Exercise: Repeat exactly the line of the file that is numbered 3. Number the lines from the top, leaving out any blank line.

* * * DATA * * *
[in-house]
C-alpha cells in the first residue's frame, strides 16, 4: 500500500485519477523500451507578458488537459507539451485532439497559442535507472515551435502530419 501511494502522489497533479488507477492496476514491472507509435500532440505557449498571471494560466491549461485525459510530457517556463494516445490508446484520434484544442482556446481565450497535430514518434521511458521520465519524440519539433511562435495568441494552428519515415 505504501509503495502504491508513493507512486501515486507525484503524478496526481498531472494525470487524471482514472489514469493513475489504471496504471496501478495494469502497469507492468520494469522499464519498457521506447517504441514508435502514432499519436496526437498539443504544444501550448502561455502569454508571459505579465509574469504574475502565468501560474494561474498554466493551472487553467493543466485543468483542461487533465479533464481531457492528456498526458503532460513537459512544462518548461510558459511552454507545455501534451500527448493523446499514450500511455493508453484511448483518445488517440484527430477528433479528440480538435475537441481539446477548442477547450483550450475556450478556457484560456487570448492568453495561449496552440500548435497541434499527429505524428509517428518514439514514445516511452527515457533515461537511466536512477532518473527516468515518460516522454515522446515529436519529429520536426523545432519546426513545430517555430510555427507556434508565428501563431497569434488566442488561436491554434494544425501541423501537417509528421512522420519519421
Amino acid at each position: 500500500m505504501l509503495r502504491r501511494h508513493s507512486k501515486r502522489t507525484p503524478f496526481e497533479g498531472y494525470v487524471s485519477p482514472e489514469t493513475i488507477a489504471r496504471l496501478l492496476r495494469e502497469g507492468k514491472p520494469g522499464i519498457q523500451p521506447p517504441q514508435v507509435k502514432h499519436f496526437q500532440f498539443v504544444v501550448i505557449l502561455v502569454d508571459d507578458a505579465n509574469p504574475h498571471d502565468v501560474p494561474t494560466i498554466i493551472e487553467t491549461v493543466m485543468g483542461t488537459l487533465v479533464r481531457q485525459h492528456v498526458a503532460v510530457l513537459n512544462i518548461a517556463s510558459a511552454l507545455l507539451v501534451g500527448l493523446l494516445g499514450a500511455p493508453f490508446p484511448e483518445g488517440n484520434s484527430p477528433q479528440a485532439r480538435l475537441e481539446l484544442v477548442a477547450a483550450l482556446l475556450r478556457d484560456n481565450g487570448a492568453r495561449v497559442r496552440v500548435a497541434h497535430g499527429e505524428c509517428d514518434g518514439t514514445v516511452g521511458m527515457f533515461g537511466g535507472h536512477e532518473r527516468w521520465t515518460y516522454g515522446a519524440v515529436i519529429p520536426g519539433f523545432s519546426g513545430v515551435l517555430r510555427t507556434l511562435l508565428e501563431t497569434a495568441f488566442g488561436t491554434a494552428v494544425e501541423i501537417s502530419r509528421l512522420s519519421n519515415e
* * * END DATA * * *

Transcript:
Amino acid at each position: 500500500m505504501l509503495r502504491r501511494h508513493s507512486k501515486r502522489t507525484p503524478f496526481e497533479g498531472y494525470v487524471s485519477p482514472e489514469t493513475i488507477a489504471r496504471l496501478l492496476r495494469e502497469g507492468k514491472p520494469g522499464i519498457q523500451p521506447p517504441q514508435v507509435k502514432h499519436f496526437q500532440f498539443v504544444v501550448i505557449l502561455v502569454d508571459d507578458a505579465n509574469p504574475h498571471d502565468v501560474p494561474t494560466i498554466i493551472e487553467t491549461v493543466m485543468g483542461t488537459l487533465v479533464r481531457q485525459h492528456v498526458a503532460v510530457l513537459n512544462i518548461a517556463s510558459a511552454l507545455l507539451v501534451g500527448l493523446l494516445g499514450a500511455p493508453f490508446p484511448e483518445g488517440n484520434s484527430p477528433q479528440a485532439r480538435l475537441e481539446l484544442v477548442a477547450a483550450l482556446l475556450r478556457d484560456n481565450g487570448a492568453r495561449v497559442r496552440v500548435a497541434h497535430g499527429e505524428c509517428d514518434g518514439t514514445v516511452g521511458m527515457f533515461g537511466g535507472h536512477e532518473r527516468w521520465t515518460y516522454g515522446a519524440v515529436i519529429p520536426g519539433f523545432s519546426g513545430v515551435l517555430r510555427t507556434l511562435l508565428e501563431t497569434a495568441f488566442g488561436t491554434a494552428v494544425e501541423i501537417s502530419r509528421l512522420s519519421n519515415e